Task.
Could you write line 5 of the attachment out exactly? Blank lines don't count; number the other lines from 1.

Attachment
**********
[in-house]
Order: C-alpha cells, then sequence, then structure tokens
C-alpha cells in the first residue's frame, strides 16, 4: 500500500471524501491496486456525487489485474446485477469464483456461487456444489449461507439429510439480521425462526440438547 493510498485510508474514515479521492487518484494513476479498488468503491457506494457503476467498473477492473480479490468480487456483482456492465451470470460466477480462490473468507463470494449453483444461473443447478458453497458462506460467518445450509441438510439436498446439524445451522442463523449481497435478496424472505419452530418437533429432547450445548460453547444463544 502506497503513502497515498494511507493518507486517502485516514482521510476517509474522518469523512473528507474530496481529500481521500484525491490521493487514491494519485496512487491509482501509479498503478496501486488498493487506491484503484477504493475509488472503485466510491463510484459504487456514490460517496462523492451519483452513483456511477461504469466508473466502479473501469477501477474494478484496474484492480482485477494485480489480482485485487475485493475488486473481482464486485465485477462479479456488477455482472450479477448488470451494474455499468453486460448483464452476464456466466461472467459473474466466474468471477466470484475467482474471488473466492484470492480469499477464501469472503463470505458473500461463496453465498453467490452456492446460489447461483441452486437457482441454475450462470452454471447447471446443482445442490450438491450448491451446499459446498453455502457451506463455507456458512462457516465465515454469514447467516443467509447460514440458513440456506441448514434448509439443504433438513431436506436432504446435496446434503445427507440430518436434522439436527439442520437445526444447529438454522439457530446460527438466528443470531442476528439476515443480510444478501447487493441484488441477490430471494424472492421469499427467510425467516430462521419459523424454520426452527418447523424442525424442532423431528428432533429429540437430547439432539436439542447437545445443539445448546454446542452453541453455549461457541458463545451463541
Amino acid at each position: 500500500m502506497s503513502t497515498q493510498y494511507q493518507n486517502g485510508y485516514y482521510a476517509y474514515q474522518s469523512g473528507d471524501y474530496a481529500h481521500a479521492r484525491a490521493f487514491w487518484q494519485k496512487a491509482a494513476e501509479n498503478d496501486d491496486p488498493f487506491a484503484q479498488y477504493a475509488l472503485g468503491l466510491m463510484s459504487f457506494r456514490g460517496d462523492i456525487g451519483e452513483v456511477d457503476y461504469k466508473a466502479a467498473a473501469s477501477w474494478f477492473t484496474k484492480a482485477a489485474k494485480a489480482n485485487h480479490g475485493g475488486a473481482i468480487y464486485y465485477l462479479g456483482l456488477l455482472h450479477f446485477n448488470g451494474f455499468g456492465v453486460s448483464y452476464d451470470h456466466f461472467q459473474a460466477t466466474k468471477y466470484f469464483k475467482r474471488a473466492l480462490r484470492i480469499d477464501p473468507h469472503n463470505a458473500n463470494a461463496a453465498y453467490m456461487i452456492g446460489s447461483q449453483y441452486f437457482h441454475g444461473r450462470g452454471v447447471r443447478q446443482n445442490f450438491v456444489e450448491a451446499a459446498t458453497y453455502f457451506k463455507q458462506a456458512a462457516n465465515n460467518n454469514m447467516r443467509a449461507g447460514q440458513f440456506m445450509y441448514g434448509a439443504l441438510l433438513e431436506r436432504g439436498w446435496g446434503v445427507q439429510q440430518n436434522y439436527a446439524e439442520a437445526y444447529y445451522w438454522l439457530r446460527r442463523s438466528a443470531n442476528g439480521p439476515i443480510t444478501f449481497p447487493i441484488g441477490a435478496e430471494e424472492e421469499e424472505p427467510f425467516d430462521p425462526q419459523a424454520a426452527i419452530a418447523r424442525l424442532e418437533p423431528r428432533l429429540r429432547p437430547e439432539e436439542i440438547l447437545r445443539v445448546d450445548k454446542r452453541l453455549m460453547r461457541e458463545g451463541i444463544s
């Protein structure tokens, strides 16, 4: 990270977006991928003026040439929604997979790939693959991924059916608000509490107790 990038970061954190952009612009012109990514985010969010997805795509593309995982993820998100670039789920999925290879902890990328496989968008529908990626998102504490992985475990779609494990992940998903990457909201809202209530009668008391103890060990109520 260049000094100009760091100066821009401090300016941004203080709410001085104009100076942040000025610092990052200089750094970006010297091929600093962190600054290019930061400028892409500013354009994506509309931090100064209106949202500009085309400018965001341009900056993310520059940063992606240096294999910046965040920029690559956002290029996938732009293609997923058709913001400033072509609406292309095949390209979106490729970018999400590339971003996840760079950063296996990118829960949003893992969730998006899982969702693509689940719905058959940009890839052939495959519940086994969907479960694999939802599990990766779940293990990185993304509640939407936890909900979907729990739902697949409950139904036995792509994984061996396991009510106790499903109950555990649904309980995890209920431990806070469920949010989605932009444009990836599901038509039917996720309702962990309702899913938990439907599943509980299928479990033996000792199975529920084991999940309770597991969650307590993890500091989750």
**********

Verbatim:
């Protein structure tokens, strides 16, 4: 990270977006991928003026040439929604997979790939693959991924059916608000509490107790 990038970061954190952009612009012109990514985010969010997805795509593309995982993820998100670039789920999925290879902890990328496989968008529908990626998102504490992985475990779609494990992940998903990457909201809202209530009668008391103890060990109520 260049000094100009760091100066821009401090300016941004203080709410001085104009100076942040000025610092990052200089750094970006010297091929600093962190600054290019930061400028892409500013354009994506509309931090100064209106949202500009085309400018965001341009900056993310520059940063992606240096294999910046965040920029690559956002290029996938732009293609997923058709913001400033072509609406292309095949390209979106490729970018999400590339971003996840760079950063296996990118829960949003893992969730998006899982969702693509689940719905058959940009890839052939495959519940086994969907479960694999939802599990990766779940293990990185993304509640939407936890909900979907729990739902697949409950139904036995792509994984061996396991009510106790499903109950555990649904309980995890209920431990806070469920949010989605932009444009990836599901038509039917996720309702962990309702899913938990439907599943509980299928479990033996000792199975529920084991999940309770597991969650307590993890500091989750």